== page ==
Frank Sinatra probably never thought twice about it, but Larry McKenna will never forget it.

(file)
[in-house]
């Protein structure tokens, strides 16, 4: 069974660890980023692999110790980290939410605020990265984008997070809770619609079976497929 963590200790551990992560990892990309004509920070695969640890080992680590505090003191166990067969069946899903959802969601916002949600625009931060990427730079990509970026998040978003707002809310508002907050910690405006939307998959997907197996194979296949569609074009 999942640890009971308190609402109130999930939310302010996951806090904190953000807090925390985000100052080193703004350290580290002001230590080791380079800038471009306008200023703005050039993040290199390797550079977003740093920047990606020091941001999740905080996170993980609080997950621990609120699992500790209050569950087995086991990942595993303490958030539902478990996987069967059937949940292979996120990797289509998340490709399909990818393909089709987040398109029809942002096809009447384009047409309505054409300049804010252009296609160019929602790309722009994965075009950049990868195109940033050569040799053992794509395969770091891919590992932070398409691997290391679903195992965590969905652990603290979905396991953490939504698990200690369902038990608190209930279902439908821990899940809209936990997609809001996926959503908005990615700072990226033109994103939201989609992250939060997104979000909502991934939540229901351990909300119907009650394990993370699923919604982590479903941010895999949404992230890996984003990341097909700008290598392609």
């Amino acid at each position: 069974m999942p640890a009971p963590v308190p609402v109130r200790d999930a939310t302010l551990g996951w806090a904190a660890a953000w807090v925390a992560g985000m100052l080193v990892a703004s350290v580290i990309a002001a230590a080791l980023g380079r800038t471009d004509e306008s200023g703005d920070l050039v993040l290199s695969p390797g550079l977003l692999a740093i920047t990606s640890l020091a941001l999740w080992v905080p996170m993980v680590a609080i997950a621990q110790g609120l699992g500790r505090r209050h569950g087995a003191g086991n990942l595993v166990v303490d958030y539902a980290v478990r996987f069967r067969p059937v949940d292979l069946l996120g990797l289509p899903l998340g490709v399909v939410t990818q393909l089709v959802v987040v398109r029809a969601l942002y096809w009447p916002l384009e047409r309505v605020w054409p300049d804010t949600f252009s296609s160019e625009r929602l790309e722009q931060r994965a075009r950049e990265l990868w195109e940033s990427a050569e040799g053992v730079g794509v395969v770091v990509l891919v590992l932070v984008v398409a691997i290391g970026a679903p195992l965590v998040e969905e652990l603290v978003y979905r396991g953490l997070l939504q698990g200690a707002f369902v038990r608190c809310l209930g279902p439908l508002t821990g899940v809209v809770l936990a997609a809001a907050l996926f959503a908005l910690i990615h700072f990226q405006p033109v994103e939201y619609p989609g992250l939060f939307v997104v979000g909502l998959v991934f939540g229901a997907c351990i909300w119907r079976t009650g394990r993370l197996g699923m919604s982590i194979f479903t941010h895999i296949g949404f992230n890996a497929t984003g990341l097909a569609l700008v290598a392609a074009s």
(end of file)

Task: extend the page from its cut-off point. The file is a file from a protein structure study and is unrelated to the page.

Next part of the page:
He admitted that his original motivation to perform stand-up comedy was attributed to his indecisiveness as to what he should do after college. Graduating from New York University with a degree in film and television, Dave Attell said he realized he’d probably never go on to become an actor or a director.“And so that’s when I started hanging around comedy clubs in New York during open-mic nights, although I never thought I’d actually become a comic either,” said Attell, 47, who did become a performer and will appear at the Helium Comedy Club on Sansom Street in Center City this Friday and Saturday.During the late 1980s, Attell worked at menial jobs during the day and at comedy clubs on nights and weekends.“I was a kind of a loner, a shy kind of kid who could make his inner circle of friends laugh,” he recalled. “So that’s what sort of kept me going. At home, I loved listening to the records of comics like George Carlin, and I couldn’t stop laughing myself. I loved to laugh, but it took a long time to convince people I was a comic.”After years of honing his craft, and “totally bombing often,” he eventually found himself being described as a “comedian’s comedian.” And while audience members didn’t always follow his delivery, fellow comedians were refreshed by his originality.One of his biggest breaks came in 1993 when he made his first appearance on The Late Show with David Letterman. That appearance was seen by Saturday Night Live creator Lorne Michaels, who recruited Attell to be a writer and occasional performer. He gladly accepted, and two years later found himself featured on two HBO specials, with a half-hour comedy special all his own in 1997.But perhaps he is best known as the host of his own show titled Insomniac with Dave Attell, which ran from 2001 to ’04 on Comedy Central. For that show, Attell went to a particular city at night, starting out with a minute or so of his performance at a comedy club, and then to various bars, landmarks, clubs and so on. The thrill of the show revolved around the bizarre denizens of the night that he encountered, mostly while wandering cities in America and abroad.During most interviews, Attell said he is asked about that part of his life, but never gets tired of talking about it.“To be honest,” he said, “it was such an easy show to do, that there’s not much to talk about. But I do talk about it over and over and over again. It’s kind of my Abu Ghraib prison.“The point is,” he added, “that I came up with the idea for the show, which originally was just supposed to be a fun travel show. It was totally unscripted, with the whole idea behind it being that no one sleeps.”In 2008, Attell began hosting another show, The Gong Show with Dave Attell for Comedy Central. Like the 1970s version, the show had a rotating panel of celebrity judges grading unusual people and their acts — something that Attell was more than familiar with.Today, Attell is the creator and host of Dave’s Old Porn on Showtime, featuring legends of the adult industry, along with such talents as Chelsea Handler, Adam Carolla and Daniel Tosh, who discuss the flicks. The second season will begin airing this fall.Still, he admitted, he loves doing stand-up and appearing at comedy clubs around the country.“Over the years, I’ve been in four films, but I’m not an actor, and I’m not a very good sitcom guy — as producers come to find out,” he said. “Of course, if something came along, I’d jump on it, but I love just being out there, being funny and entertaining people. For me, that’s the best.” For show times and ticket information, call 215-496-9001.